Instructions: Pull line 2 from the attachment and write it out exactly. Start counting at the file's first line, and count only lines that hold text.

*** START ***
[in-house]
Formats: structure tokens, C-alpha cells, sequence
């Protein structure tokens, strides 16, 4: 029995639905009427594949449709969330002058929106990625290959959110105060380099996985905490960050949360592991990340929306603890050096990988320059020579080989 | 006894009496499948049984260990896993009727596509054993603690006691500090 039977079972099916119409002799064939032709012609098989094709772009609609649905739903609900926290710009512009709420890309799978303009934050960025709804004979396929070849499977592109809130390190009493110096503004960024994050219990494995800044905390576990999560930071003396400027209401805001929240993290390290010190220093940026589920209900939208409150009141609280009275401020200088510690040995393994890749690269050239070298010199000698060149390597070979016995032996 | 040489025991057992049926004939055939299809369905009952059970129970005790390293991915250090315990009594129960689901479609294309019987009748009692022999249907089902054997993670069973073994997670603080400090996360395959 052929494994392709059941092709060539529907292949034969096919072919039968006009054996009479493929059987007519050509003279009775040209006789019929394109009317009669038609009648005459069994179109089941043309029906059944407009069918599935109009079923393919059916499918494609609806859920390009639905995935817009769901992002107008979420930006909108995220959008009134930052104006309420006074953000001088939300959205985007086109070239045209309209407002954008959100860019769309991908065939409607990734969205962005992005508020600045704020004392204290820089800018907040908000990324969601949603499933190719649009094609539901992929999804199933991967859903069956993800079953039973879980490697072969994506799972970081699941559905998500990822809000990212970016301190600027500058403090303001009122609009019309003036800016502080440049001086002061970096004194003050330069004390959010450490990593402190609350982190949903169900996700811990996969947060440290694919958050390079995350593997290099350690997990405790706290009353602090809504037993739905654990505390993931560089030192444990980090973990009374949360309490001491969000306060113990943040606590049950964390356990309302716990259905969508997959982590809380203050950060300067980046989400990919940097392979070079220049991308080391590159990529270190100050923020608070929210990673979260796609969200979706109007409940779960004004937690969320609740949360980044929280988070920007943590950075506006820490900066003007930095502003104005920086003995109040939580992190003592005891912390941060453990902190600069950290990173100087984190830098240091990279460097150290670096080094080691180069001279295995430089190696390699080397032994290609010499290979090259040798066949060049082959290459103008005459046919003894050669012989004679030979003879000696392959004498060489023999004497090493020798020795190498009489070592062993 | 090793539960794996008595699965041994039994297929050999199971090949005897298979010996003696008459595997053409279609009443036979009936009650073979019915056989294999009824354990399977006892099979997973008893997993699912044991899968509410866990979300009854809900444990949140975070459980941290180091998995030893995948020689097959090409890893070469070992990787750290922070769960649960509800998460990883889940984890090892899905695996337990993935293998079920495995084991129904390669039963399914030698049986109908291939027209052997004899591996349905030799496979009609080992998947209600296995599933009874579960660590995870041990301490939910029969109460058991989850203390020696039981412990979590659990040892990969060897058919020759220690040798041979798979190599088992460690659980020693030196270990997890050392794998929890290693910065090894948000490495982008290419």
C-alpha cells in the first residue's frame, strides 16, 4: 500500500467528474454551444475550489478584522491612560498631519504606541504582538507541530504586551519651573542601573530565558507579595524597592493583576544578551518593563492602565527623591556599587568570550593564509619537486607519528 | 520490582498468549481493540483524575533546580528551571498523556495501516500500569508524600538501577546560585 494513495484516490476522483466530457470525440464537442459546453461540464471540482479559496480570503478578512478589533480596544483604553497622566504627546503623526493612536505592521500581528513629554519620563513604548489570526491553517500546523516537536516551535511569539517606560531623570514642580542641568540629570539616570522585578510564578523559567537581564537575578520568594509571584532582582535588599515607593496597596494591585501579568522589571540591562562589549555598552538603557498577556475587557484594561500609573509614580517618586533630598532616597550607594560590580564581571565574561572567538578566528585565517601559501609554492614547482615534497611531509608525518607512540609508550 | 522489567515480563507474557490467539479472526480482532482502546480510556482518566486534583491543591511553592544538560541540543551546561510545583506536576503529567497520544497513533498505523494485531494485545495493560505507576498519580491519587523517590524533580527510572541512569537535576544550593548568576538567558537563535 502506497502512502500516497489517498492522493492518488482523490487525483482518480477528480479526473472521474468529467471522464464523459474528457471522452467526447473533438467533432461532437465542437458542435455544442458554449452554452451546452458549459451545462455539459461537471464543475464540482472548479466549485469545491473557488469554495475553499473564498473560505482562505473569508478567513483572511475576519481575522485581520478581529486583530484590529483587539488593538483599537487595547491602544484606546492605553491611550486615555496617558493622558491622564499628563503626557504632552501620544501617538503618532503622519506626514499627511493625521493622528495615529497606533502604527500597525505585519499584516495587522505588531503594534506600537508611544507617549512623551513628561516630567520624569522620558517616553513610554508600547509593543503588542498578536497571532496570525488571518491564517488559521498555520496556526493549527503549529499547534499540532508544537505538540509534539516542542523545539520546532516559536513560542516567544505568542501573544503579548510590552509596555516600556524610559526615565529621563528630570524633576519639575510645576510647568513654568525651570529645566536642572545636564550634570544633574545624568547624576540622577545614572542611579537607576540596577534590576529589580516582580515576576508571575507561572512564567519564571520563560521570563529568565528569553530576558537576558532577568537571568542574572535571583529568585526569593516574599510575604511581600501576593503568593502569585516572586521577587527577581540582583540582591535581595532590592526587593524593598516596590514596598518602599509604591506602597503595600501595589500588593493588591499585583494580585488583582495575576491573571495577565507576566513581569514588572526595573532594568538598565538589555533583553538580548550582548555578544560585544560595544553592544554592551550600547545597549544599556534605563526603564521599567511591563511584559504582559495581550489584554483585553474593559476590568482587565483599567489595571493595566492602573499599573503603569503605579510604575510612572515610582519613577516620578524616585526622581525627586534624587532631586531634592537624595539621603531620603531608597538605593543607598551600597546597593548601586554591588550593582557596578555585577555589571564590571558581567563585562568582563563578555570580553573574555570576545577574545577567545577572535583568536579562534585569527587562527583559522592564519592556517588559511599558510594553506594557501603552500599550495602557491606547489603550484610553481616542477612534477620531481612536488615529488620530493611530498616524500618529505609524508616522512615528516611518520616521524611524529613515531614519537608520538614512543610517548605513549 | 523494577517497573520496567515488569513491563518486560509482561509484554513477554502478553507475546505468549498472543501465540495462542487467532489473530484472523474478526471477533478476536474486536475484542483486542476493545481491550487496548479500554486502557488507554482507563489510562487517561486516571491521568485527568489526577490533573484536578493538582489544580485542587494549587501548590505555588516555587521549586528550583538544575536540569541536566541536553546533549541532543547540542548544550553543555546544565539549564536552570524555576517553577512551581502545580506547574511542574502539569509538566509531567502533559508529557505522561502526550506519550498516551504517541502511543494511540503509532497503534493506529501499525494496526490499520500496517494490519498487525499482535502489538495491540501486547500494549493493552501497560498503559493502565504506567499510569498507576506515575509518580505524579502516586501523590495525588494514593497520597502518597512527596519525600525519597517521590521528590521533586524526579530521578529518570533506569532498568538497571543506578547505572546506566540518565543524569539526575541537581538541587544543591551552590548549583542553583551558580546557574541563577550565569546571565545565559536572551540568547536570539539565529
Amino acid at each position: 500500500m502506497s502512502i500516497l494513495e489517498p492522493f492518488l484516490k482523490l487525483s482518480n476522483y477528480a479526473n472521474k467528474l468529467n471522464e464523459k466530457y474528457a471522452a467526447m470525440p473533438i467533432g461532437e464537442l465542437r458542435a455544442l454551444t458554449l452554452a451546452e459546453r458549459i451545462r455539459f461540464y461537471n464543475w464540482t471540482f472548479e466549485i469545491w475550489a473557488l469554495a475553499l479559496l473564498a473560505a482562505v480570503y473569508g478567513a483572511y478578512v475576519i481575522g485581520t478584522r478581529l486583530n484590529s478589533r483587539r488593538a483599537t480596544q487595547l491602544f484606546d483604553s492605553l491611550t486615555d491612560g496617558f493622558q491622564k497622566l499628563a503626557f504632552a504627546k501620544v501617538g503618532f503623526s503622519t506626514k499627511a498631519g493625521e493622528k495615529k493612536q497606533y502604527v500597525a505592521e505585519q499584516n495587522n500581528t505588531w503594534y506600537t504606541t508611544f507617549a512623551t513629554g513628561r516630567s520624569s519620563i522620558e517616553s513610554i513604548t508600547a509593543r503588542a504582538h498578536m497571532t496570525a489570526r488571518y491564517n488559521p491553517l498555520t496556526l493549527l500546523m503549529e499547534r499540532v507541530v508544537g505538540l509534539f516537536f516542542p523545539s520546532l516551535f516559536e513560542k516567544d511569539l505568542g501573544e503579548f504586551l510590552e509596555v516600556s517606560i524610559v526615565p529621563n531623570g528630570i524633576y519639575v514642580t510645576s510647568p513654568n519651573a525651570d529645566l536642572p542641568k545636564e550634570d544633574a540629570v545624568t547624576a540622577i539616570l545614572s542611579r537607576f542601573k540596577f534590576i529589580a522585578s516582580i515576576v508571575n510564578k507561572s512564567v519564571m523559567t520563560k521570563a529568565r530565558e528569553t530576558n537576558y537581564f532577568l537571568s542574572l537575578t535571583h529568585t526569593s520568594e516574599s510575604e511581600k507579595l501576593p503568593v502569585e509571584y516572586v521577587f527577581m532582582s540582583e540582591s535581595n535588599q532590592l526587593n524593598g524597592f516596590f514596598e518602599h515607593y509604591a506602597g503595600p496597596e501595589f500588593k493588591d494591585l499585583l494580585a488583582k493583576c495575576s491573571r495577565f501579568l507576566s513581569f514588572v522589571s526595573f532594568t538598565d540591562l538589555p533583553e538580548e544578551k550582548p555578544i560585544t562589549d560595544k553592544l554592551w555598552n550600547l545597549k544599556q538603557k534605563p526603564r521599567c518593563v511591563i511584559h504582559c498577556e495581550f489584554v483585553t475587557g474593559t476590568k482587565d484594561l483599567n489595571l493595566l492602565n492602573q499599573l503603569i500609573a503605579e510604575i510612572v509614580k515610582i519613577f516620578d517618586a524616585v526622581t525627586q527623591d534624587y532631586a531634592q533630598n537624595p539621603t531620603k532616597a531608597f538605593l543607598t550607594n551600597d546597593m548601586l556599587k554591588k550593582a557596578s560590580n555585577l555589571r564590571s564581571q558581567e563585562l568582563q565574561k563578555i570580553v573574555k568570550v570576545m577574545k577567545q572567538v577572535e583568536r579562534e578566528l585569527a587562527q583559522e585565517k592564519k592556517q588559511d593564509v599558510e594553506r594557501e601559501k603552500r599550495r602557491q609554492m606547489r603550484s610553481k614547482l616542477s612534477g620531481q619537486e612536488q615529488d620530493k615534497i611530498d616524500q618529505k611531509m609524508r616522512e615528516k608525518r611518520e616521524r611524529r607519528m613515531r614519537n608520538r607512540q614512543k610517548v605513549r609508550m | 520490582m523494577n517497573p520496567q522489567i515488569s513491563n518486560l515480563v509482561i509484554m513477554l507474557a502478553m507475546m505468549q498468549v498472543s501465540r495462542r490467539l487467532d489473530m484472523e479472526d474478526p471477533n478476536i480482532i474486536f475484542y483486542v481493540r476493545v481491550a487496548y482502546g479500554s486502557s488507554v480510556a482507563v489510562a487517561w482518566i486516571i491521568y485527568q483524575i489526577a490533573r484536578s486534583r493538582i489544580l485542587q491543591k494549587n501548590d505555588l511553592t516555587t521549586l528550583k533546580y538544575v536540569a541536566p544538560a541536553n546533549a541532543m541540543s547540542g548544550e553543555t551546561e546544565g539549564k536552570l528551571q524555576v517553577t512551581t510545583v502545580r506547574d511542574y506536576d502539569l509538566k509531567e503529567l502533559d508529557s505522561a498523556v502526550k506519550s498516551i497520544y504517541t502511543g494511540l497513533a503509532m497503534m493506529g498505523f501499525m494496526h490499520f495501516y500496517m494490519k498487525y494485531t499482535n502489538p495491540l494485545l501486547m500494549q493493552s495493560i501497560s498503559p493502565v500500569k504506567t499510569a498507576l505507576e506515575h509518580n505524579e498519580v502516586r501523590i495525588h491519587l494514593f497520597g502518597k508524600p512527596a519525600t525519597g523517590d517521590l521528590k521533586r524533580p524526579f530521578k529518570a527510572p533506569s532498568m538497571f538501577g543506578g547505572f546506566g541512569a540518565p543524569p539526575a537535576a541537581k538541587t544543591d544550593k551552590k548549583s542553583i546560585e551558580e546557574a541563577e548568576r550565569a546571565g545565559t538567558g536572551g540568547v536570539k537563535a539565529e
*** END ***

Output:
Formats: structure tokens, C-alpha cells, sequence